Spice World: About The Filmmakers

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BOB SPIERS (director) has worked with three generations of comedians and directed some of Britain's finest comedies. He began his comedy career in the 1970s as a television director of the immensely popular "It Ain't Half Hot Mum," "Are You Being Served" and "The Goonies." He then directed the award-winning comedy "Fawlty Towers." These widely acclaimed credits were later followed with comic hits like "The Comic Strip Presents," "French and Saunders," "Ruby Wax," "Alexi Sayle" and "Fry And Laurie." His most recent international television success has been directing the '90s cult series "Absolutely Fabulous." Bob recently directed his first feature film, the Disney remake of That Darned Cat, starring Christina Ricci.

URI FRUCHTMANN (producer) has a documentary and music background as a director, producer and writer. He made several award-winning films, including A House for Pele, Atlantic: Hip to the Tip, about the great soul label, and the reggae music documentary Stir It Up. In 1996, he set up Fragile Films with fellow producer Barnaby Thompson. In 1997, Fragile became part of the Guild Pathe Franchise. SPICE WORLD is the first feature production to come from the Fragile Films slate; future productions include An Ideal Husband, Mad Dogs and Frenchmen, and Shapinsky's Karma.

BARNABY THOMPSON (producer) has recently established Fragile Films with Uri Fruchtmann. After working for six years in the U.S. as vice president, creative affairs at Broadway Pictures, Lorne Michael's production company, Thompson has returned to England. During his stint at Broadway, he co-produced The Kids In The Hall: Brain Candy, which was nominated for four Canadian Genies; Tommy Boy, starring Chris Farley and David Spade; Lassie, directed by Dan Petrie; Coneheads, starring Dan Aykroyd; and Wayne's World and its sequel, with Mike Myers and Dana Carvey. All of these films were made for Paramount Pictures.

Before moving to America in 1990, Barnaby ran the U.K.-based independent production company World's End Productions, where he produced and directed many award-winning documentary films, including Jimi Hendrix, which won the Silver Plaque at the Chicago Film Festival, and The Forgotten Holocaust, which received the Silver Medal at the New York Film Festival. He also produced Dear Rosie, a short film nominated for both British and American Academy Award,s.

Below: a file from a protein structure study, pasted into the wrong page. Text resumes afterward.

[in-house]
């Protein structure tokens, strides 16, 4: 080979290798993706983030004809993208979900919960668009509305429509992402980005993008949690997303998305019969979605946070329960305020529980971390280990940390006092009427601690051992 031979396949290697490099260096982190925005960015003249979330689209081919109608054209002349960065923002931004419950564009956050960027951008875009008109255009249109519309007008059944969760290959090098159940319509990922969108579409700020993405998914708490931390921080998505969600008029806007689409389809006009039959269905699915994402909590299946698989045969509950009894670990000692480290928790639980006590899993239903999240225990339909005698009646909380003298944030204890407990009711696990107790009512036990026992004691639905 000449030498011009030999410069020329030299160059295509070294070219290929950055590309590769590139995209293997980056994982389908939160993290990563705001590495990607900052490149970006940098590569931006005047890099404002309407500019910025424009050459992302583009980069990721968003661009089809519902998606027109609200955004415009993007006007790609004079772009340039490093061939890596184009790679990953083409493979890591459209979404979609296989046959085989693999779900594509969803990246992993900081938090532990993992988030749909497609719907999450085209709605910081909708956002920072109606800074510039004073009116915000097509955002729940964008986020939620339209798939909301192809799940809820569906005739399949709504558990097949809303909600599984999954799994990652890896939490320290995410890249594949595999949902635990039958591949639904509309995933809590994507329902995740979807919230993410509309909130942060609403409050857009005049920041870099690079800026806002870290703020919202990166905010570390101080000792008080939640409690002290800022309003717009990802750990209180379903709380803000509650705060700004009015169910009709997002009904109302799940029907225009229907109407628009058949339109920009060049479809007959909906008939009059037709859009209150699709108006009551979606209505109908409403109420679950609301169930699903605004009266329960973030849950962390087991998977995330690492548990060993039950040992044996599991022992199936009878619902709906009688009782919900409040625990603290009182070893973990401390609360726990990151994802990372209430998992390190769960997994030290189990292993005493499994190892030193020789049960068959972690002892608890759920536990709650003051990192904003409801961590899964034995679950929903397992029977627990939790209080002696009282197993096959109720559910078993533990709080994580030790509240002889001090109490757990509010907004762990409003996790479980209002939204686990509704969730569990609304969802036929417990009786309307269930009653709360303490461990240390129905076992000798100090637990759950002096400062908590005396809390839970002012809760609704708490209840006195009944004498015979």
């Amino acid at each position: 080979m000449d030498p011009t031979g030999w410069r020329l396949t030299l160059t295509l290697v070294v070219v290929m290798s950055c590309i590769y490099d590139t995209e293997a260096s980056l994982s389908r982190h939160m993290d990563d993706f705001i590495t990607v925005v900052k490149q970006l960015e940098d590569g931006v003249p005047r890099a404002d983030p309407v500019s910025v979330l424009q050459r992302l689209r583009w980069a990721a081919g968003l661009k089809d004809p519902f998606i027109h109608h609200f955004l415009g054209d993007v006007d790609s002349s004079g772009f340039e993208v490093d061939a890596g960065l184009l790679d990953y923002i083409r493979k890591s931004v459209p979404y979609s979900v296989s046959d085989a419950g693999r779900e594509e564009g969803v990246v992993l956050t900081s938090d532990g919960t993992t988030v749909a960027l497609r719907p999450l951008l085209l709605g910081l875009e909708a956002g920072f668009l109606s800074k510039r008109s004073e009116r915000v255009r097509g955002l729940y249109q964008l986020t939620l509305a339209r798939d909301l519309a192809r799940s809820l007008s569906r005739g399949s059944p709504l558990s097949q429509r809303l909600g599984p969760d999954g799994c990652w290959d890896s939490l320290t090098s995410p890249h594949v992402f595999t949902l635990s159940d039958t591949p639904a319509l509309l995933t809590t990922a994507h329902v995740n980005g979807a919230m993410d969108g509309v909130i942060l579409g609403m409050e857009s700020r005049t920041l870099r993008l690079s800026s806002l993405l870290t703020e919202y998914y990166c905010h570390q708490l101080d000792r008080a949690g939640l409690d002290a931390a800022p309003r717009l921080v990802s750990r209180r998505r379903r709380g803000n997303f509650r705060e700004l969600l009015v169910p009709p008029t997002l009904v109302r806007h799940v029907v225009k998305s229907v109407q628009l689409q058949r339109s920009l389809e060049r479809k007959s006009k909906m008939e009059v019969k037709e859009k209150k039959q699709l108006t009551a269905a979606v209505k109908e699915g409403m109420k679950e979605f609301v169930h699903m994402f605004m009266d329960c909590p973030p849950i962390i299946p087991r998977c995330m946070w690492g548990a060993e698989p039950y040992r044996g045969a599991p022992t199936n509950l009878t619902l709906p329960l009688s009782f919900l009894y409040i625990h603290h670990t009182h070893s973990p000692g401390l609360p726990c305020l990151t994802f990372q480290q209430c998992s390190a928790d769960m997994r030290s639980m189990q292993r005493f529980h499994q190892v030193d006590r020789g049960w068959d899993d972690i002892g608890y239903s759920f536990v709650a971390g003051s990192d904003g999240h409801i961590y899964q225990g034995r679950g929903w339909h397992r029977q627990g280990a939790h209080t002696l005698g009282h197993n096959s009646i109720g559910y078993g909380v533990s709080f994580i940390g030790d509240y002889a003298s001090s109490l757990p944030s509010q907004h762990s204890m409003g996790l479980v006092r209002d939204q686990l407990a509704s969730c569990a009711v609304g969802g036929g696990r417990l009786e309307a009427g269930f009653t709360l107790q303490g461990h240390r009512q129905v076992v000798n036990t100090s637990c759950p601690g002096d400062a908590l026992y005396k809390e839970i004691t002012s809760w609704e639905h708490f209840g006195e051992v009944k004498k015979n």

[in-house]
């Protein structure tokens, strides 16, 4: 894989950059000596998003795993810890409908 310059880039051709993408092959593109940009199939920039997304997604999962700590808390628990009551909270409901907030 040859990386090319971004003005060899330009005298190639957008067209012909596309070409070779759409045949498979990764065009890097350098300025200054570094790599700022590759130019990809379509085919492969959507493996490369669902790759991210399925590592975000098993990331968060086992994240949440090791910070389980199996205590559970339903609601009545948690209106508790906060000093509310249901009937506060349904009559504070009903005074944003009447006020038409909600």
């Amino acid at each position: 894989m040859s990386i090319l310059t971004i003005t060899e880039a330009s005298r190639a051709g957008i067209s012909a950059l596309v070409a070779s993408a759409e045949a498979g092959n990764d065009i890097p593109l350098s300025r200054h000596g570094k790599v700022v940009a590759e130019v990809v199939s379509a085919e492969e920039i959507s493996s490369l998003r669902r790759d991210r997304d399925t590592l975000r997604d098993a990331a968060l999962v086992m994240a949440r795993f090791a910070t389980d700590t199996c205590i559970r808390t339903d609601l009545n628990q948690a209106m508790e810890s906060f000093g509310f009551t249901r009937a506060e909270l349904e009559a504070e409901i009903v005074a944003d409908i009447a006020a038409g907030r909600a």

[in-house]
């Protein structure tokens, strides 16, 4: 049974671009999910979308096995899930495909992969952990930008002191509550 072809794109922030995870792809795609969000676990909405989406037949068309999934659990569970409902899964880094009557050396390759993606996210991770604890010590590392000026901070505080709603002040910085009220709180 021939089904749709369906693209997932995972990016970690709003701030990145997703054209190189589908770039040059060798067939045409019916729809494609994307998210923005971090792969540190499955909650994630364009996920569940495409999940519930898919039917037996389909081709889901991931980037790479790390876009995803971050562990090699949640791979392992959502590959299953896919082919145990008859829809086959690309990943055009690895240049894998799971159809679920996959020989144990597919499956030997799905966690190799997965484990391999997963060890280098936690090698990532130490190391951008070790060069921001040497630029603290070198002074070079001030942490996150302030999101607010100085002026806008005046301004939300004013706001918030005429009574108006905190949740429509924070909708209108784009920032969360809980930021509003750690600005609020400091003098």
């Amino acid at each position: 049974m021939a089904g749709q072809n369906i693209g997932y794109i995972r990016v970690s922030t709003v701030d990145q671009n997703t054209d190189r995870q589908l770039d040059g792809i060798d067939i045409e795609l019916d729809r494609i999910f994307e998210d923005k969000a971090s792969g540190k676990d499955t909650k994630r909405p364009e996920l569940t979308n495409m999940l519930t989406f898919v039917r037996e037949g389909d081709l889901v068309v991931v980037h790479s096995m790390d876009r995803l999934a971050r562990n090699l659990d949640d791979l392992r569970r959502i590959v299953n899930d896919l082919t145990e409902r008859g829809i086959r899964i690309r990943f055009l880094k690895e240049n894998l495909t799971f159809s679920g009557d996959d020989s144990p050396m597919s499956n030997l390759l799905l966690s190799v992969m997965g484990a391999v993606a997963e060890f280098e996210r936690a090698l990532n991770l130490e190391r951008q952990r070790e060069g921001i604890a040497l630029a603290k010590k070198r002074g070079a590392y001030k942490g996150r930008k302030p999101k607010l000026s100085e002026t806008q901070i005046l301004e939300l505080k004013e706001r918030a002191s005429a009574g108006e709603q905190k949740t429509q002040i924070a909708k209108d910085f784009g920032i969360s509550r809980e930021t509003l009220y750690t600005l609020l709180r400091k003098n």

SIMON FULLER (executive producer) is former manager of the Spice Girls. His career as a manager started in 1985 when he launched music act Paul Hardcastle with the hit single "19." He then took the song title and formed 19 Management representing successful acts such as Annie Lennox, Cathy Dennis and Brian Kennedy. From March 1995 to November 1997 the Spice Girls were a 19 Management act.

PETER MCALEESE (co-producer) joined Ulster TV as a floor manager and first assistant director after finishing college in his native Northern Ireland. He left in 1987 to pursue a freelance career, going to work as first assistant director on television productions and feature films such as Ken Loach's Hidden Agenda and Riff Raff and John Sayles' The Secret of Roan Inish. Peter went on to line produce the feature films The Young Poisoner's Handbook and John Duigan's The Leading Man. In 1996, he produced Twin Town and additionally acted as executive in charge of production for international distributors J & M Entertainment on The Serpent's Kiss and An American Werewolf in Paris.